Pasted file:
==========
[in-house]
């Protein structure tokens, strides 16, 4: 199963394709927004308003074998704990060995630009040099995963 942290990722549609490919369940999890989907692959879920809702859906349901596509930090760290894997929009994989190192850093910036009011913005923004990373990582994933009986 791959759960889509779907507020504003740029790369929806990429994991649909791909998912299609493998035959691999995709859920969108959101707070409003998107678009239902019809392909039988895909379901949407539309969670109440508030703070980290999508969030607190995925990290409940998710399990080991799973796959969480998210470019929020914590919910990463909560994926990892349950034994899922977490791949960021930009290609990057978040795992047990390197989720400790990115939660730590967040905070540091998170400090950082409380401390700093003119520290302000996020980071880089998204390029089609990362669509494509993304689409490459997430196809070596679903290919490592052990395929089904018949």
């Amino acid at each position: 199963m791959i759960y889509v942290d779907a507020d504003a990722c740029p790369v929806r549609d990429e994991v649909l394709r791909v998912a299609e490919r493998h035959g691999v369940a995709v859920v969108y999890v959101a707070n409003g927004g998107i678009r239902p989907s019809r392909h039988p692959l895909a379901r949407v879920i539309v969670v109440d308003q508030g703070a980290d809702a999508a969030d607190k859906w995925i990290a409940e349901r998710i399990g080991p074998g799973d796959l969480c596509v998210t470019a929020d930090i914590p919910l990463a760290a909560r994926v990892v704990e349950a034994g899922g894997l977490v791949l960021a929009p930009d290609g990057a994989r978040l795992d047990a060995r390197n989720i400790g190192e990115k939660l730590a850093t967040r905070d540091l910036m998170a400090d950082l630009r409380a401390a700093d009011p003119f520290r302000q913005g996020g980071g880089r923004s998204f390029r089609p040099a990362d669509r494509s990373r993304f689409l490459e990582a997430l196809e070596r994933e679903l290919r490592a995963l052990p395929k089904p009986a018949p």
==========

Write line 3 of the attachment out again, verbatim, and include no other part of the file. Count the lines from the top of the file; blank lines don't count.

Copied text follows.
């Amino acid at each position: 199963m791959i759960y889509v942290d779907a507020d504003a990722c740029p790369v929806r549609d990429e994991v649909l394709r791909v998912a299609e490919r493998h035959g691999v369940a995709v859920v969108y999890v959101a707070n409003g927004g998107i678009r239902p989907s019809r392909h039988p692959l895909a379901r949407v879920i539309v969670v109440d308003q508030g703070a980290d809702a999508a969030d607190k859906w995925i990290a409940e349901r998710i399990g080991p074998g799973d796959l969480c596509v998210t470019a929020d930090i914590p919910l990463a760290a909560r994926v990892v704990e349950a034994g899922g894997l977490v791949l960021a929009p930009d290609g990057a994989r978040l795992d047990a060995r390197n989720i400790g190192e990115k939660l730590a850093t967040r905070d540091l910036m998170a400090d950082l630009r409380a401390a700093d009011p003119f520290r302000q913005g996020g980071g880089r923004s998204f390029r089609p040099a990362d669509r494509s990373r993304f689409l490459e990582a997430l196809e070596r994933e679903l290919r490592a995963l052990p395929k089904p009986a018949p």